Angel Island Immigration Station Foundation

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Inaba, Toshiko : Banned from America for Marrying an Alien Ineligible to Citizenship: The Case of Toshiko Inaba by Judy Yung
Year of Arrival 1928

On September 3, 1928, twenty-year-old Toshiko Inaba arrived in San Francisco with her eighteen-year-old brother Akira.  Both were kibeis (born in the U.S. but educated in Japan) who held birth certificates proving their right to return to the U.S.  However, while Akira was readily admitted, Toshiko was denied admission on the grounds that she had lost her U.S. citizenship by marrying Tatorao Yamamoto, an “alien ineligible to citizenship,” while in Japan.  It didn’t matter that the marriage had been annulled within a few months and that she had never lived with him as man and wife.  She would spend the next sixteen months on Angel Island, waiting for the results of her appeal to the Secretary of Labor in Washington, D.C., the U.S. District Court, and finally, the U.S. Circuit Court of Appeals.  A victim of racist and sexist immigration and nationality laws, Toshiko Inaba was deported back to Japan on January 15, 1930.

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Horn, Fong : From China to the Keystone State by Jennie A. Horn
Year of Arrival 1922

Daughter Jennie Horn provides a vivid description of her father’s interrogation and detention on Angel Island. Her article transports the reader back to 1922 when two paper brothers boarded the S.S.Nanking in Hong Kong and set off on a journey that would end in Pennsylvania.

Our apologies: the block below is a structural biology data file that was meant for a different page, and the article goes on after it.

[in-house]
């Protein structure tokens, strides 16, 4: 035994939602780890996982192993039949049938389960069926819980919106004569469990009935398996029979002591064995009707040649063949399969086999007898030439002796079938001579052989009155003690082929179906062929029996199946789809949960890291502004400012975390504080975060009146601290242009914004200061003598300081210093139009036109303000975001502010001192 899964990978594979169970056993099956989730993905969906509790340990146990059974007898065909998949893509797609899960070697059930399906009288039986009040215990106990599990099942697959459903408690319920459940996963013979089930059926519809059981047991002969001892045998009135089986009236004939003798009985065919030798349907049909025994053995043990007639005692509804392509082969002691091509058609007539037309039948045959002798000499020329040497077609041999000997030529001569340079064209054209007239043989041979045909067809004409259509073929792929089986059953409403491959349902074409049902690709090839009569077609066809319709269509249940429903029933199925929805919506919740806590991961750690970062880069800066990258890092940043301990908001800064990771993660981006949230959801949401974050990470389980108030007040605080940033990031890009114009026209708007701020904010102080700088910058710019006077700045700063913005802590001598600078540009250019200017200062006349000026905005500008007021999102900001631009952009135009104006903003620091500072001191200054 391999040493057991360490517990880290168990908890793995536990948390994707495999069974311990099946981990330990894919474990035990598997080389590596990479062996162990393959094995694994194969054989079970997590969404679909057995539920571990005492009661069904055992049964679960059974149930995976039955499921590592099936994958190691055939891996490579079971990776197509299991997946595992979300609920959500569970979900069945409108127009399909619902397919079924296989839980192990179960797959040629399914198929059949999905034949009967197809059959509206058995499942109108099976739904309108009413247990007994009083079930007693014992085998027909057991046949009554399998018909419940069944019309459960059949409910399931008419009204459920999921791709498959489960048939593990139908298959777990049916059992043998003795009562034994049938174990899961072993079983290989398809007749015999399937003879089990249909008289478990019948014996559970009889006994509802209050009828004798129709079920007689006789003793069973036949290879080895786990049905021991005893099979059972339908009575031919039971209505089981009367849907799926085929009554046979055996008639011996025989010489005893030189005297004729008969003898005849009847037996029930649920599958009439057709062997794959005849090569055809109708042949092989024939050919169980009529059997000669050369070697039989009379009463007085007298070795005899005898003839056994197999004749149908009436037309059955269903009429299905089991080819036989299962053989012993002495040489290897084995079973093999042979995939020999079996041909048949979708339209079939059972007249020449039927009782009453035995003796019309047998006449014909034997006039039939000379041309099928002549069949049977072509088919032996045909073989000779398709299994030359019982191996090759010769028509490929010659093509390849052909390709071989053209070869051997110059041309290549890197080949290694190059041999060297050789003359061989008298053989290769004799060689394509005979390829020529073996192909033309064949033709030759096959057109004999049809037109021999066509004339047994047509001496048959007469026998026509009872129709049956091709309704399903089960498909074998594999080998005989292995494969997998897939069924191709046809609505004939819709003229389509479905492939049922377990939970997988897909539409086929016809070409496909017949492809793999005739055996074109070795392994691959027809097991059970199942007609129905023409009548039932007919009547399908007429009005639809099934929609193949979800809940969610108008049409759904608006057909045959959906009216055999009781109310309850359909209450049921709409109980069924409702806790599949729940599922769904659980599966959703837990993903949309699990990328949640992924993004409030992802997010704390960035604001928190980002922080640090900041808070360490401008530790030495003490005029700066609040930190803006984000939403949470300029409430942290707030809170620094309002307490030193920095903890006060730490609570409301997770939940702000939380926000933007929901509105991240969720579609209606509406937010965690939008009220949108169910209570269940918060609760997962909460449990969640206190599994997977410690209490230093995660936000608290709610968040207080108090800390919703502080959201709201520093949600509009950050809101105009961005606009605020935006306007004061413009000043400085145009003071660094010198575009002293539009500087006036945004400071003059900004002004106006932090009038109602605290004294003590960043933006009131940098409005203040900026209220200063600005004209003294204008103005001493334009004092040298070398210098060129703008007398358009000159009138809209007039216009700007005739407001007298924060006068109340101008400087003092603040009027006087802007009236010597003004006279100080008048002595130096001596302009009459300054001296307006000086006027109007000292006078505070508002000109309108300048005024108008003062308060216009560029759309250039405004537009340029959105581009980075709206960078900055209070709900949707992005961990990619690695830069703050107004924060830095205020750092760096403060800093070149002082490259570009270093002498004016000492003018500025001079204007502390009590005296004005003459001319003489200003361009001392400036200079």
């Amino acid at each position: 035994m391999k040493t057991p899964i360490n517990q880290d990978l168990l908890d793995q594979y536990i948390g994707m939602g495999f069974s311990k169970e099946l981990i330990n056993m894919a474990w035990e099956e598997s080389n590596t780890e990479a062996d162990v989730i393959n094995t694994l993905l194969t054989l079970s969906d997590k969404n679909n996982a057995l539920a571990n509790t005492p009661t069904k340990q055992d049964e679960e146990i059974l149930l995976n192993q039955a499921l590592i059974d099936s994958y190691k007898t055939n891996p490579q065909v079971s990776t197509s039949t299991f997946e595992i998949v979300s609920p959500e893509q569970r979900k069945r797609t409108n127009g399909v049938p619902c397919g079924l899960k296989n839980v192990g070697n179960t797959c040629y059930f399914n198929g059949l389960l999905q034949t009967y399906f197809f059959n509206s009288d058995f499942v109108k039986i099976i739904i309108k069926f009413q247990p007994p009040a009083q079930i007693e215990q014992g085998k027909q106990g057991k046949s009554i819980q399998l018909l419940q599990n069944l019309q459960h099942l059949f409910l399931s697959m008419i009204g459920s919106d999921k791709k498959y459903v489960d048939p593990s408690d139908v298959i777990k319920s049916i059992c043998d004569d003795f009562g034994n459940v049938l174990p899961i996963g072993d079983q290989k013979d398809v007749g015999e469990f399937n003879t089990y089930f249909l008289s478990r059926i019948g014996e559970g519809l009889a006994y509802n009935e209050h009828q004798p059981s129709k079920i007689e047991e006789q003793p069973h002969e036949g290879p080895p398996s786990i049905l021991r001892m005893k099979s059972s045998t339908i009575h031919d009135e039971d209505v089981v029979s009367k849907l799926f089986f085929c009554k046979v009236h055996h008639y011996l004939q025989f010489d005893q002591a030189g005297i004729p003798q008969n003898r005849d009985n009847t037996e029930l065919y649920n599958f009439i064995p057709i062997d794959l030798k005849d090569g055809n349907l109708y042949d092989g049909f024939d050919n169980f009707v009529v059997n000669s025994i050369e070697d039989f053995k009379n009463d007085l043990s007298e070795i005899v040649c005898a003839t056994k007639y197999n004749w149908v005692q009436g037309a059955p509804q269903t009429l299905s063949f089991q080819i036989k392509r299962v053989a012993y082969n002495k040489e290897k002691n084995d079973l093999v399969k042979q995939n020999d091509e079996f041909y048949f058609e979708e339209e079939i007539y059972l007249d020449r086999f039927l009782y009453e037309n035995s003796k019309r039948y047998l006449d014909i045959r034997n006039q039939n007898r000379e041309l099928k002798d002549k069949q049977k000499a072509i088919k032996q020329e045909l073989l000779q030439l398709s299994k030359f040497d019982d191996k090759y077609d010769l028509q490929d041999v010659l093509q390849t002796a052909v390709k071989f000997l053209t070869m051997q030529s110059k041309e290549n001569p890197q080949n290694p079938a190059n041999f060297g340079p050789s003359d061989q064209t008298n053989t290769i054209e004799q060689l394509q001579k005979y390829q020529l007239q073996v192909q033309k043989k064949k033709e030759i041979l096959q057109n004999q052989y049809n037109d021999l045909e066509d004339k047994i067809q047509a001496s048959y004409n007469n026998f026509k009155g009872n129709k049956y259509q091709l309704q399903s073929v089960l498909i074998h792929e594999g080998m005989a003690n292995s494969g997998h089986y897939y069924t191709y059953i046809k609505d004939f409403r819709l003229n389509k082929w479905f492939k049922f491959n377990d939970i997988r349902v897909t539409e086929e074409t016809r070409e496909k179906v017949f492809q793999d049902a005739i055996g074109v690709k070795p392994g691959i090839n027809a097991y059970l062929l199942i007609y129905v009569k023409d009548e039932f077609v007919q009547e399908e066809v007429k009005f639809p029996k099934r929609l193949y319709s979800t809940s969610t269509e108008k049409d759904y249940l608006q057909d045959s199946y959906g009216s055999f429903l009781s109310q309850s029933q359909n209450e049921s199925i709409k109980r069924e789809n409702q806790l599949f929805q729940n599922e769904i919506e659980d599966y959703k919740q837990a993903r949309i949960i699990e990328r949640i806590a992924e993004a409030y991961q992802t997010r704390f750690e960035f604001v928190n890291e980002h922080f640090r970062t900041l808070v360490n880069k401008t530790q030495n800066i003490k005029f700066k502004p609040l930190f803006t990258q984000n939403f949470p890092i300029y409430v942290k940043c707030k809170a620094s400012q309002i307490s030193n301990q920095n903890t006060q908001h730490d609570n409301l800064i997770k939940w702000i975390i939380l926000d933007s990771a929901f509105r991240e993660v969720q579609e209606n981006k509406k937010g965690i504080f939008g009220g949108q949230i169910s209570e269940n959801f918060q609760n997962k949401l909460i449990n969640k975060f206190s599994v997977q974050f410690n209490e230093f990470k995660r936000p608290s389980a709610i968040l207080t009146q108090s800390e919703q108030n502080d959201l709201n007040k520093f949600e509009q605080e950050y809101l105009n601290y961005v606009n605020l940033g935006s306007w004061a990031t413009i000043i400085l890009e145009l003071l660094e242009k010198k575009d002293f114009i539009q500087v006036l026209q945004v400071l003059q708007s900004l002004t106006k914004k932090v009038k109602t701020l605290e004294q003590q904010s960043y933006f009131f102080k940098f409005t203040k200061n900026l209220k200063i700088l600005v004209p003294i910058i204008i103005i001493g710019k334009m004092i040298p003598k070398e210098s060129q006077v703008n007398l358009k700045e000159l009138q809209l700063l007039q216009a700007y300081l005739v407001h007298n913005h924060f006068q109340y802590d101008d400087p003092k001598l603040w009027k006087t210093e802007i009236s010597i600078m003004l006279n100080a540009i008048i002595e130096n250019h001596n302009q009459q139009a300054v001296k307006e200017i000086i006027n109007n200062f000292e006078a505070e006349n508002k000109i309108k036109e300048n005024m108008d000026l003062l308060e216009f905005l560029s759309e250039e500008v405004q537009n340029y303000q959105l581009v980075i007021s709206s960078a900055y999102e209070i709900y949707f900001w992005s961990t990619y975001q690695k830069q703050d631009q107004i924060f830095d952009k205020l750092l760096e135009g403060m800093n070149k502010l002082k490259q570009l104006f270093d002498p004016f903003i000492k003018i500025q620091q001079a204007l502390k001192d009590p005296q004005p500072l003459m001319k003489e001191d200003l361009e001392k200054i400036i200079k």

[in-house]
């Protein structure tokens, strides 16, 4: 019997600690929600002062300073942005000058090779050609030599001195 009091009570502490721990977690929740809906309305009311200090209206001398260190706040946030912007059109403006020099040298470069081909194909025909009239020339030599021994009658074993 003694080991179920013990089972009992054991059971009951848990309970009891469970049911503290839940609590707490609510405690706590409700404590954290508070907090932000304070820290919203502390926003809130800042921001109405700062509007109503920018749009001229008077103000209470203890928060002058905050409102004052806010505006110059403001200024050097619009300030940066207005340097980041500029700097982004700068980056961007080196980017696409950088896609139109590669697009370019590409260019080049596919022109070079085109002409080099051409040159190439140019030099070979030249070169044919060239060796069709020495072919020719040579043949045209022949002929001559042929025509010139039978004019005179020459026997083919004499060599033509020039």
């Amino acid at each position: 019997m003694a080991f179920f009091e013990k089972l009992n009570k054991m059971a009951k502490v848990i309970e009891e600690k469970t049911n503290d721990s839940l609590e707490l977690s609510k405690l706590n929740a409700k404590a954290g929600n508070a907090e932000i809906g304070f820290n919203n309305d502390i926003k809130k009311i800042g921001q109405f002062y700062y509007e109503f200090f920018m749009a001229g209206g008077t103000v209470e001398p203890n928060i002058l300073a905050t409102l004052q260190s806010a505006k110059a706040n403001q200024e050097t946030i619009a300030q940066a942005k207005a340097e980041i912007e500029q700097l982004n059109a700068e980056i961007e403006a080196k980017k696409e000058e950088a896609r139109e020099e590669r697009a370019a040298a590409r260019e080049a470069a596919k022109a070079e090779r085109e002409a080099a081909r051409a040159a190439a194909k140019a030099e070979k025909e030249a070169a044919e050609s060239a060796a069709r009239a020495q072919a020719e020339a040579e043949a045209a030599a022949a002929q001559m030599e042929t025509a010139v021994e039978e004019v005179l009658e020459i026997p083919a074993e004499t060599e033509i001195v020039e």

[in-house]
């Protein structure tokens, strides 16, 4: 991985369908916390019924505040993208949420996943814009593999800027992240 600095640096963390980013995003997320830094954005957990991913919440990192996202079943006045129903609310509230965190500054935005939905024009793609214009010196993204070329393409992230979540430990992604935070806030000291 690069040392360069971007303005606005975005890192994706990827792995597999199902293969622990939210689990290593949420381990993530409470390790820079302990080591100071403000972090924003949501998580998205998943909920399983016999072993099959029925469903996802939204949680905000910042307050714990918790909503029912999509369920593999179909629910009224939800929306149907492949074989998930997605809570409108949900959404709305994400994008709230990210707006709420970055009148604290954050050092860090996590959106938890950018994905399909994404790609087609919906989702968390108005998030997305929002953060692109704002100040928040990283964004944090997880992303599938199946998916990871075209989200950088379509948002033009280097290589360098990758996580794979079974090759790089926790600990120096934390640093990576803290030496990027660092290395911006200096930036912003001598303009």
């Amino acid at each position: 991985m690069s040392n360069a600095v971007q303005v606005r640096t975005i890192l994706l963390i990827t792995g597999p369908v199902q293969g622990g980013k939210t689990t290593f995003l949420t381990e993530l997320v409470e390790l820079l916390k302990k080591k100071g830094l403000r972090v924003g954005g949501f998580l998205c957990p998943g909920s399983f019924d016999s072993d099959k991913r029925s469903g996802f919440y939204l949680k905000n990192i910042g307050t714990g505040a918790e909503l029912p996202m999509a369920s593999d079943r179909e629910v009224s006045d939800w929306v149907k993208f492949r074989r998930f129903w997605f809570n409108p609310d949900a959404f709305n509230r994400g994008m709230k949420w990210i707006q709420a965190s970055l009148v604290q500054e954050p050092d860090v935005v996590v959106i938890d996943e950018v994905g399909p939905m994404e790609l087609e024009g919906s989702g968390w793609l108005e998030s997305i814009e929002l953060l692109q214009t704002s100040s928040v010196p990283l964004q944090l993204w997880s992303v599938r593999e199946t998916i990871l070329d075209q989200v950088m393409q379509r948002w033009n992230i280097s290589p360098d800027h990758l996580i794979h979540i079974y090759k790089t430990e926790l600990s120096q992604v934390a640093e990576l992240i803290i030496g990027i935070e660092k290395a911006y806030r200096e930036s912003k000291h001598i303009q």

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Kitano, Kou : Memories of Angel Island by Chizu Iiyama
Year of Arrival 1914

Mrs. Kou Kitano arrived on Angel Island in 1914 and waited for her husband, who she had only seen in a photograph. Thus, begins the journey of a Japanese picture bride, as told by her daughter, Chizu Iiyama.

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Marill, Alfred and Klara : From the National Archives’ Angel Island files - One Family’s Story: Alfred Israel Marill and Klara Elizabeth Sara Marill by Lakhpreet "Preeti" Gill
Year of Arrival 1940

Editor's note: Shortly after we posted the profile of Alfred and Klara Marrill, AIISF was contacted by Richard Kobayashi, who is the grandson of Alfred and Klara Marill.  His mother is Alice Marill Kobayashi, who journeyed to the U.S. a year before her parents came through Angel Island.  Richard’s sister Carol  read the profile online and Richard very graciously sent us his grandfather’s detailed account of their journey from Vienna to Angel Island in 1940. Read Alfred's Journal below.

 

Rohr, Max, Fanni and Gertrude : To Brooklyn via Angel Island, - With Thanks For The Support of Family. by Andrea Bradley
Year of Arrival 1940

AIISF is pleased to present the story of Max, Fanni, and Gertrude Rohr, who fled Nazi-held Vienna in 1940 and made the arduous journey across Russia and China to reach Angel Island in June 1940.  They were among the hundreds of Jewish refugees who found new homes in the U.S. before the Holocaust.    

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Kobashigawa, Jiro Dick : The Story of Jiro Dick Kobashigawa by Grant Din
Year of Arrival 1931